OP/ED: Smoother Sailing
Consistent Regulations Critical to Maritime Commerce, American Prosperity.
“The ease of moving people and cargo on America’s waterways is a competitive advantage and wellspring for economic prosperity and national security,” states the U.S. Coast Guard’s Maritime Commerce Strategic Outlook, released last fall by ADM Karl Schultz, Commandant. The owners and mariners of the vessels that ply our nation’s waterways, transporting the commodities that power the American economy, are a vital component of that prosperity and security. To maintain the safety, efficiency, and security of this vital commerce – indeed, to make maritime commerce possible at all – vessel owners and mariners depend on a nationally consistent regulatory framework, not a patchwork of requirements that vary from state to state.
Enactment of the Vessel Incidental Discharge Act (VIDA) last year was a major milestone, replacing an unsustainable patchwork of federal and state vessel discharge regulations with a federally-centered, balanced and environmentally stringent regulatory framework. At a time when partisanship and brinkmanship in Washington, DC are as intense as they’ve ever been, VIDA garnered bipartisan support and ultimately became law last December. This happened because Members of Congress on both sides of the aisle understood a commonsense, fundamental truth about the healthy functioning of the American economy: that a nationally consistent regulatory system is essential to interstate commerce.
More than 200 years ago, the Framers had the foresight to acknowledge this reality by embedding in the Constitution the principle that rules governing interstate commerce lie within the exclusive purview of the federal government, precisely to avoid the imposition of overlapping or conflicting state regulations that could cripple the free movement of commerce throughout the United States. This principle is especially important in the maritime domain, where a patchwork of state regulations would impede the movement of 760 million tons of economically critical cargo transported annually by tugboats, towboats and barges, and vastly complicate compliance for mariners, subjecting them to civil and even criminal penalties for violations.
The need for regulatory consistency is common across all modes of transportation, and across many kinds of economic activity. We don’t require or expect planes or trains to change out parts to meet varying safety or environmental standards when moving across state lines; and the U.S. Department of Transportation, citing the detrimental impact on interstate commerce, recently acted to preempt the State of California’s efforts to regulate meal and rest break rules for truck drivers, notably stating that: “[California’s law is] incompatible with Federal regulations and causes a disruption in interstate commerce. In addition, the confusing and conflicting requirements are overly burdensome for drivers and reduce productivity, increasing costs for consumers.” Within the past year, the federal government has also filed lawsuits and undertaken regulatory action to assert federal preemption over state activity in the areas of student loan servicing, transfers of federal land, net neutrality, and vehicle fuel economy.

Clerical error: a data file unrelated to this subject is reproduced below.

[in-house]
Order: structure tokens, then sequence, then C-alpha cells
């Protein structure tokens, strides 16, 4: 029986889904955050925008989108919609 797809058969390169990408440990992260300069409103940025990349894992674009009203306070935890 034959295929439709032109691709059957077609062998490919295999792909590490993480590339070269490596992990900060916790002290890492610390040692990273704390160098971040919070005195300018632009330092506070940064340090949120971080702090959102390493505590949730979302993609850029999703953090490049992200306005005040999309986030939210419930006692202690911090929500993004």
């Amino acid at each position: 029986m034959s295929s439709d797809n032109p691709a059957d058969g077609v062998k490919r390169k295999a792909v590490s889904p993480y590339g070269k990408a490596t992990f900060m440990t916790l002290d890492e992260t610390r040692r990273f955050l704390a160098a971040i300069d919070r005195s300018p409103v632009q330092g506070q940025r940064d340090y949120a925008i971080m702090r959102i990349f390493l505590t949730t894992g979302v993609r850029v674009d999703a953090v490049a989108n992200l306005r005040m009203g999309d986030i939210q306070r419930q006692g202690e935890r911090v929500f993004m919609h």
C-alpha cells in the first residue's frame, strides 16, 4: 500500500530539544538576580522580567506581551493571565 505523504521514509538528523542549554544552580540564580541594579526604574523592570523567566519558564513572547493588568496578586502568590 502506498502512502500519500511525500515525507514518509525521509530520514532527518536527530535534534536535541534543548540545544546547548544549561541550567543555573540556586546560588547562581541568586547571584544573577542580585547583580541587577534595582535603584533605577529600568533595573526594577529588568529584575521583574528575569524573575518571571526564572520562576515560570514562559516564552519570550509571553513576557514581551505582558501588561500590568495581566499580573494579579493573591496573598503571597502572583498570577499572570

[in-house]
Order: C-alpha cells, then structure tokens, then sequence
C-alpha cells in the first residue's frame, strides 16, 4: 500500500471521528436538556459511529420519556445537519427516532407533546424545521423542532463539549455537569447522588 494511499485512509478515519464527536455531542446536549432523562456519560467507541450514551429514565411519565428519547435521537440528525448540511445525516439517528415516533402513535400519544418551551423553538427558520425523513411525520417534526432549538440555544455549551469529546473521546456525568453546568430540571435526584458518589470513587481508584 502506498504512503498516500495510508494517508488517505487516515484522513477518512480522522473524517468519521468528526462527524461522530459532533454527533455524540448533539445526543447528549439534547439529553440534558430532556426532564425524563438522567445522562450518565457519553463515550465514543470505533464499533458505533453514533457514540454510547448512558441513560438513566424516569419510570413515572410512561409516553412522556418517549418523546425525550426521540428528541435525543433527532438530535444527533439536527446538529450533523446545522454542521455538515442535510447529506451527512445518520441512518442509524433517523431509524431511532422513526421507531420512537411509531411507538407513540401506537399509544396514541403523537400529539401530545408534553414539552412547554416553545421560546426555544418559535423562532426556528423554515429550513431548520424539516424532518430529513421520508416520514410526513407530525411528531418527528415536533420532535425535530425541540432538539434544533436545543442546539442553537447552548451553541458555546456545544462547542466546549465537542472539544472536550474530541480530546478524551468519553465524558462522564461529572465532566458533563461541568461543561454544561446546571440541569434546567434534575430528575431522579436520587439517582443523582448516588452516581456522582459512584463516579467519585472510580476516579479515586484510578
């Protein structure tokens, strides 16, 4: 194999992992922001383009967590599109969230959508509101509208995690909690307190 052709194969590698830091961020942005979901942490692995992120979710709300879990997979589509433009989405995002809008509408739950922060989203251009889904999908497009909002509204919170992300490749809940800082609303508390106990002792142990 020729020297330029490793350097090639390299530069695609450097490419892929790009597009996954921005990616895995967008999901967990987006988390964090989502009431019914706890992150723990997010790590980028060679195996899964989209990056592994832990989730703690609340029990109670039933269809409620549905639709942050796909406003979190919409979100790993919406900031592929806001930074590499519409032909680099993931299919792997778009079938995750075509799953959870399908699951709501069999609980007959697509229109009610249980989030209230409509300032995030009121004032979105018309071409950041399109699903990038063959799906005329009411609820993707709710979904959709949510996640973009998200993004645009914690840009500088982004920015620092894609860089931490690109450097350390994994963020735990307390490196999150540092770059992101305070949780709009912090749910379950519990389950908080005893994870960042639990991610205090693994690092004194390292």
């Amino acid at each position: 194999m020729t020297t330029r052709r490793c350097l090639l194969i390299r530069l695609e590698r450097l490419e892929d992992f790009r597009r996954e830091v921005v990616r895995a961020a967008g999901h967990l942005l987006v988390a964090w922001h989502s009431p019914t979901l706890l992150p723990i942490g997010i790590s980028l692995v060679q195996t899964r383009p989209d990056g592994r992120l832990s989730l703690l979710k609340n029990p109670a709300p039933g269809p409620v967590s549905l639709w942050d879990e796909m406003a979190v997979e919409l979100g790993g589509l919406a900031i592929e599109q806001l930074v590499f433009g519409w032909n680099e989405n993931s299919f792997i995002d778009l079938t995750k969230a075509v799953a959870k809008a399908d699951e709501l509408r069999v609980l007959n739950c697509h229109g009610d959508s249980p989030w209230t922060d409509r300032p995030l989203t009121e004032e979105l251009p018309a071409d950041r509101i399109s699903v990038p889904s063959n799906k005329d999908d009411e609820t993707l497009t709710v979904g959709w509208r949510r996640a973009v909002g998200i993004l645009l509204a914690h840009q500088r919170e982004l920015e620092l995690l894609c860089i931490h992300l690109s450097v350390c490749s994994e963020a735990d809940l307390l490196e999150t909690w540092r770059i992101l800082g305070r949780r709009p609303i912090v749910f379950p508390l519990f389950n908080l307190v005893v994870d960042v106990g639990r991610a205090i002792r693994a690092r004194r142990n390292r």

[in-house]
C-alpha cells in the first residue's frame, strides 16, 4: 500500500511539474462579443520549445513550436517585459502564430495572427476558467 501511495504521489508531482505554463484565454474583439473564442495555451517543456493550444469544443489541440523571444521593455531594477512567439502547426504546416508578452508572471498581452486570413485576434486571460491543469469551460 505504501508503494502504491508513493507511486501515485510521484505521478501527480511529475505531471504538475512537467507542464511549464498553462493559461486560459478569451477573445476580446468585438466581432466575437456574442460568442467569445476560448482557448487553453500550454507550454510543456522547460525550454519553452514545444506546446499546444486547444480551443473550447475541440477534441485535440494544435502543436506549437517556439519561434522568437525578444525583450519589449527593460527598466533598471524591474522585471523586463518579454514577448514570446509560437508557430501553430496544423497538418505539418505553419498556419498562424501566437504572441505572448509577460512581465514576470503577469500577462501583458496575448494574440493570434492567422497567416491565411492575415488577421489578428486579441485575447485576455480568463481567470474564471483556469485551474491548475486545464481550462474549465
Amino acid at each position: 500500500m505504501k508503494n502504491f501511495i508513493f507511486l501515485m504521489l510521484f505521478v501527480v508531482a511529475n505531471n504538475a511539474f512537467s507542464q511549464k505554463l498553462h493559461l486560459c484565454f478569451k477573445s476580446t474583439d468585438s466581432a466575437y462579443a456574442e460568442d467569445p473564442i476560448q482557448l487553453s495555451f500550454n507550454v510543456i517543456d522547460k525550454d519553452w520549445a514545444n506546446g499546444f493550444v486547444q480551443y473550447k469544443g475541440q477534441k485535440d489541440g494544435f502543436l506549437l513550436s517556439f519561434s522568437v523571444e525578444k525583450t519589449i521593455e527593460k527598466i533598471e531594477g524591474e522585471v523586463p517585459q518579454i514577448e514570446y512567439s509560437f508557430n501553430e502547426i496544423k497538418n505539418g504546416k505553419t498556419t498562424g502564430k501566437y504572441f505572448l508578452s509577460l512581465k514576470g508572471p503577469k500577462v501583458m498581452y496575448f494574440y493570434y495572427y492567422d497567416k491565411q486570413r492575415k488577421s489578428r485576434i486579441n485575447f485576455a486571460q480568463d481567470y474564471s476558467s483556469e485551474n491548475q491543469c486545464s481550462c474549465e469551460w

Yet, while enactment of VIDA and federal intervention to preempt state regulation that obstructs the flow of interstate commerce are encouraging developments, we continue to see states like Massachusetts, Maine, New York and Washington attempt to usurp federal authority over maritime navigation. Such efforts not only violate the Constitution’s interstate commerce clause, but create a balkanized regulatory environment that, ironically, undermines the very environmental and safety objectives they hope to advance. When vessel owners cannot be certain that on-board technology will be in compliance with environmental or safety regulations from one state to the next, they are rationally less inclined to invest in new equipment that will make vessel operations safer and greener, for lack of regulatory certainty.
There is a better way to ensure that maritime commerce continues to drive American prosperity, and still pursue and safeguard other key priorities like protecting the marine environment. Thoughtfully crafted federal laws such as VIDA and the Oil Pollution Act of 1990, which provide a consistent national regulatory framework with appropriate roles for the states, are essential. It is also critical that the Coast Guard, as our nation’s maritime governance force, fulfill its responsibility to facilitate safe, efficient, environmentally sound maritime commerce through effective implementation of the laws and, when necessary, vigorous defense of federal authority.
A thriving American economy depends on thriving maritime commerce, but both are at risk when states impose a maze of restrictions on vessel operation. Federally-centered, nationally consistent standards advance interstate commerce, better protect the environment, and hold true to the Constitutional order on which national prosperity depends.
Jennifer A. Carpenter is Executive Vice President and Chief Operating Officer of The American Waterways Operators.
This article first appeared in the March print edition of MarineNews magazine.
Other stories from March 2019 issue
- INSIGHTS: Peter Stephaich page: 16
- OP/ED: The Capital Construction Fund page: 24
- OP/ED: Smoother Sailing page: 26
- Fuel Cells: industry examines options in race to zero emissions page: 28
- Blood: thicker than water? page: 32
- Ports of Indiana: Big Successes, with Big Projects in the Wings page: 36
- Sub M is here, now what? page: 40
- DAPI 101: Outreach and Enforcement page: 44
- Marine Hybrid quietly arrives … positioned to explode page: 48